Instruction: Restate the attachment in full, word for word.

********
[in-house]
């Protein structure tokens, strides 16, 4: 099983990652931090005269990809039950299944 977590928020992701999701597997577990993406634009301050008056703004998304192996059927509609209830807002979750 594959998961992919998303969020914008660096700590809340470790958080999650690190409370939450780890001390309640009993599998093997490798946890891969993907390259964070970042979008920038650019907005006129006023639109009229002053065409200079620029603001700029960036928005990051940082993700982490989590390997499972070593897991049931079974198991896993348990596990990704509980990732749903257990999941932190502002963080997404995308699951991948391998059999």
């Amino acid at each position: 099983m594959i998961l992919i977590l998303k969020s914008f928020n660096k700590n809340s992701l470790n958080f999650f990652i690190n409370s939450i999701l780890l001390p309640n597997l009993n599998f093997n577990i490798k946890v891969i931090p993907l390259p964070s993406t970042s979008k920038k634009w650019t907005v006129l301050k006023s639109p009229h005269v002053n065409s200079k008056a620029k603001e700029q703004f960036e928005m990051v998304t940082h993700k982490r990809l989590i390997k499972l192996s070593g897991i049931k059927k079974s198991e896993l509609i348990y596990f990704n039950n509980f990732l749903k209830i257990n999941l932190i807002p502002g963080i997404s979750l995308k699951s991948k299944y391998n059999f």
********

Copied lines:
[in-house]
């Protein structure tokens, strides 16, 4: 099983990652931090005269990809039950299944 977590928020992701999701597997577990993406634009301050008056703004998304192996059927509609209830807002979750 594959998961992919998303969020914008660096700590809340470790958080999650690190409370939450780890001390309640009993599998093997490798946890891969993907390259964070970042979008920038650019907005006129006023639109009229002053065409200079620029603001700029960036928005990051940082993700982490989590390997499972070593897991049931079974198991896993348990596990990704509980990732749903257990999941932190502002963080997404995308699951991948391998059999």
């Amino acid at each position: 099983m594959i998961l992919i977590l998303k969020s914008f928020n660096k700590n809340s992701l470790n958080f999650f990652i690190n409370s939450i999701l780890l001390p309640n597997l009993n599998f093997n577990i490798k946890v891969i931090p993907l390259p964070s993406t970042s979008k920038k634009w650019t907005v006129l301050k006023s639109p009229h005269v002053n065409s200079k008056a620029k603001e700029q703004f960036e928005m990051v998304t940082h993700k982490r990809l989590i390997k499972l192996s070593g897991i049931k059927k079974s198991e896993l509609i348990y596990f990704n039950n509980f990732l749903k209830i257990n999941l932190i807002p502002g963080i997404s979750l995308k699951s991948k299944y391998n059999f």